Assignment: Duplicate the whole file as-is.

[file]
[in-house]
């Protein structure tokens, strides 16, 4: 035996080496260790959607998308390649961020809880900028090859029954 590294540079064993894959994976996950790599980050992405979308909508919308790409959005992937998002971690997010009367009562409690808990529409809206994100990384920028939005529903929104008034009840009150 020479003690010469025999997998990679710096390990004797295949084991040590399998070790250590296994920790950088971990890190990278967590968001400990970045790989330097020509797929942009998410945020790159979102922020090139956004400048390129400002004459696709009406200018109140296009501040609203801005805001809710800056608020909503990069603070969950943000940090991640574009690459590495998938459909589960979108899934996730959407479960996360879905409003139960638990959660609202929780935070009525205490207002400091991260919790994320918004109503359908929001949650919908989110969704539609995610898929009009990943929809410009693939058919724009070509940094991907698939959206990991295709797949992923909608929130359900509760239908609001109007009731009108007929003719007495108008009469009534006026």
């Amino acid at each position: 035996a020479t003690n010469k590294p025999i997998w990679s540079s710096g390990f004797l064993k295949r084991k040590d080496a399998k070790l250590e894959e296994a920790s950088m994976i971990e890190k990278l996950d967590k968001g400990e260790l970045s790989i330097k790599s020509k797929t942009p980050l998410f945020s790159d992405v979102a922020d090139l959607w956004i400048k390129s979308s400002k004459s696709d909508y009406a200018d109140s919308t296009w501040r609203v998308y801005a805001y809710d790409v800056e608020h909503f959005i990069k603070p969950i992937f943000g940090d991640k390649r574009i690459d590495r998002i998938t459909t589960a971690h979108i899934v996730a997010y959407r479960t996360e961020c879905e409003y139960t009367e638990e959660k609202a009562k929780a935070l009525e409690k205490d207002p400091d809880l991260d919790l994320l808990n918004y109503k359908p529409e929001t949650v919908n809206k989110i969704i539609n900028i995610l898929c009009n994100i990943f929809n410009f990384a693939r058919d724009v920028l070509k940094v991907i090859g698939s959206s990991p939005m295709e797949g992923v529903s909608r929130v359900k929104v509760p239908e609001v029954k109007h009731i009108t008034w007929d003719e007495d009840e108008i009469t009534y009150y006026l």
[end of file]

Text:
[in-house]
């Protein structure tokens, strides 16, 4: 035996080496260790959607998308390649961020809880900028090859029954 590294540079064993894959994976996950790599980050992405979308909508919308790409959005992937998002971690997010009367009562409690808990529409809206994100990384920028939005529903929104008034009840009150 020479003690010469025999997998990679710096390990004797295949084991040590399998070790250590296994920790950088971990890190990278967590968001400990970045790989330097020509797929942009998410945020790159979102922020090139956004400048390129400002004459696709009406200018109140296009501040609203801005805001809710800056608020909503990069603070969950943000940090991640574009690459590495998938459909589960979108899934996730959407479960996360879905409003139960638990959660609202929780935070009525205490207002400091991260919790994320918004109503359908929001949650919908989110969704539609995610898929009009990943929809410009693939058919724009070509940094991907698939959206990991295709797949992923909608929130359900509760239908609001109007009731009108007929003719007495108008009469009534006026």
């Amino acid at each position: 035996a020479t003690n010469k590294p025999i997998w990679s540079s710096g390990f004797l064993k295949r084991k040590d080496a399998k070790l250590e894959e296994a920790s950088m994976i971990e890190k990278l996950d967590k968001g400990e260790l970045s790989i330097k790599s020509k797929t942009p980050l998410f945020s790159d992405v979102a922020d090139l959607w956004i400048k390129s979308s400002k004459s696709d909508y009406a200018d109140s919308t296009w501040r609203v998308y801005a805001y809710d790409v800056e608020h909503f959005i990069k603070p969950i992937f943000g940090d991640k390649r574009i690459d590495r998002i998938t459909t589960a971690h979108i899934v996730a997010y959407r479960t996360e961020c879905e409003y139960t009367e638990e959660k609202a009562k929780a935070l009525e409690k205490d207002p400091d809880l991260d919790l994320l808990n918004y109503k359908p529409e929001t949650v919908n809206k989110i969704i539609n900028i995610l898929c009009n994100i990943f929809n410009f990384a693939r058919d724009v920028l070509k940094v991907i090859g698939s959206s990991p939005m295709e797949g992923v529903s909608r929130v359900k929104v509760p239908e609001v029954k109007h009731i009108t008034w007929d003719e007495d009840e108008i009469t009534y009150y006026l």